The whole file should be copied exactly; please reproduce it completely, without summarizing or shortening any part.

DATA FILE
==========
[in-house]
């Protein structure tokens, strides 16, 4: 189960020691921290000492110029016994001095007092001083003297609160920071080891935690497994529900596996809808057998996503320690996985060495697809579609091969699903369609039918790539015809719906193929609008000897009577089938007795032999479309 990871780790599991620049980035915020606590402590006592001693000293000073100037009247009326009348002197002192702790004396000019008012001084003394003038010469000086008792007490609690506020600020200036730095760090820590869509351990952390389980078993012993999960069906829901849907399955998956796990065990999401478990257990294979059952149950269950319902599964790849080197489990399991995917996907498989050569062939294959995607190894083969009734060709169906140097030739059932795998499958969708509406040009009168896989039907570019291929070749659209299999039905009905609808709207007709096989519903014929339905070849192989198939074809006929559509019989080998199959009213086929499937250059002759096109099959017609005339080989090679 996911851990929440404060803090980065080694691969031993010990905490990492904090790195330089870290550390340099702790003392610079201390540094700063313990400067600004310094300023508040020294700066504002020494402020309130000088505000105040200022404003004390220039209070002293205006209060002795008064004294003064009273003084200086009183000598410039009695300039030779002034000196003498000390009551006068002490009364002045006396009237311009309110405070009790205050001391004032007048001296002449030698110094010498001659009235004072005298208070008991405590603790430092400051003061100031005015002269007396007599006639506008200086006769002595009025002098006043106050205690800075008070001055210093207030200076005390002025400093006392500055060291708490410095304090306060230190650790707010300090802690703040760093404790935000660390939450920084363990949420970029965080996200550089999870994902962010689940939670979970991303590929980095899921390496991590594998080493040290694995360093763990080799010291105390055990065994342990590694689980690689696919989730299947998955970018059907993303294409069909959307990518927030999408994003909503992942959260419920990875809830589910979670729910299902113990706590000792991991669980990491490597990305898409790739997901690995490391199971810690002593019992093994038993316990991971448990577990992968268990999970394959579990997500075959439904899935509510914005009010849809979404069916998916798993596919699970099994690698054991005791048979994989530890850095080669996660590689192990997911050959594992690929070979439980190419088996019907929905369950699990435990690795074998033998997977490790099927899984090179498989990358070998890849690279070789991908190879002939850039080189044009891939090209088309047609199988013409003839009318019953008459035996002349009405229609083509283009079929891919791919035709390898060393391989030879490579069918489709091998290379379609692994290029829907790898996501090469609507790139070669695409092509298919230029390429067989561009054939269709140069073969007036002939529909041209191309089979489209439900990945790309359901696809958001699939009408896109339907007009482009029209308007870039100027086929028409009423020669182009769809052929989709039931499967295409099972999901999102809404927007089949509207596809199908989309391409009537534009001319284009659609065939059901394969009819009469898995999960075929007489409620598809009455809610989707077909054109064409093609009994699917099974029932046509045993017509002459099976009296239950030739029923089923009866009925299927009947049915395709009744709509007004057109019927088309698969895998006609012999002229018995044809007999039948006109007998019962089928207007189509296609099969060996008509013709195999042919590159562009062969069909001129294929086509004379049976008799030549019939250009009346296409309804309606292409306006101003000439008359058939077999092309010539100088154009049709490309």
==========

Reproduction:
[in-house]
């Protein structure tokens, strides 16, 4: 189960020691921290000492110029016994001095007092001083003297609160920071080891935690497994529900596996809808057998996503320690996985060495697809579609091969699903369609039918790539015809719906193929609008000897009577089938007795032999479309 990871780790599991620049980035915020606590402590006592001693000293000073100037009247009326009348002197002192702790004396000019008012001084003394003038010469000086008792007490609690506020600020200036730095760090820590869509351990952390389980078993012993999960069906829901849907399955998956796990065990999401478990257990294979059952149950269950319902599964790849080197489990399991995917996907498989050569062939294959995607190894083969009734060709169906140097030739059932795998499958969708509406040009009168896989039907570019291929070749659209299999039905009905609808709207007709096989519903014929339905070849192989198939074809006929559509019989080998199959009213086929499937250059002759096109099959017609005339080989090679 996911851990929440404060803090980065080694691969031993010990905490990492904090790195330089870290550390340099702790003392610079201390540094700063313990400067600004310094300023508040020294700066504002020494402020309130000088505000105040200022404003004390220039209070002293205006209060002795008064004294003064009273003084200086009183000598410039009695300039030779002034000196003498000390009551006068002490009364002045006396009237311009309110405070009790205050001391004032007048001296002449030698110094010498001659009235004072005298208070008991405590603790430092400051003061100031005015002269007396007599006639506008200086006769002595009025002098006043106050205690800075008070001055210093207030200076005390002025400093006392500055060291708490410095304090306060230190650790707010300090802690703040760093404790935000660390939450920084363990949420970029965080996200550089999870994902962010689940939670979970991303590929980095899921390496991590594998080493040290694995360093763990080799010291105390055990065994342990590694689980690689696919989730299947998955970018059907993303294409069909959307990518927030999408994003909503992942959260419920990875809830589910979670729910299902113990706590000792991991669980990491490597990305898409790739997901690995490391199971810690002593019992093994038993316990991971448990577990992968268990999970394959579990997500075959439904899935509510914005009010849809979404069916998916798993596919699970099994690698054991005791048979994989530890850095080669996660590689192990997911050959594992690929070979439980190419088996019907929905369950699990435990690795074998033998997977490790099927899984090179498989990358070998890849690279070789991908190879002939850039080189044009891939090209088309047609199988013409003839009318019953008459035996002349009405229609083509283009079929891919791919035709390898060393391989030879490579069918489709091998290379379609692994290029829907790898996501090469609507790139070669695409092509298919230029390429067989561009054939269709140069073969007036002939529909041209191309089979489209439900990945790309359901696809958001699939009408896109339907007009482009029209308007870039100027086929028409009423020669182009769809052929989709039931499967295409099972999901999102809404927007089949509207596809199908989309391409009537534009001319284009659609065939059901394969009819009469898995999960075929007489409620598809009455809610989707077909054109064409093609009994699917099974029932046509045993017509002459099976009296239950030739029923089923009866009925299927009947049915395709009744709509007004057109019927088309698969895998006609012999002229018995044809007999039948006109007998019962089928207007189509296609099969060996008509013709195999042919590159562009062969069909001129294929086509004379049976008799030549019939250009009346296409309804309606292409306006101003000439008359058939077999092309010539100088154009049709490309």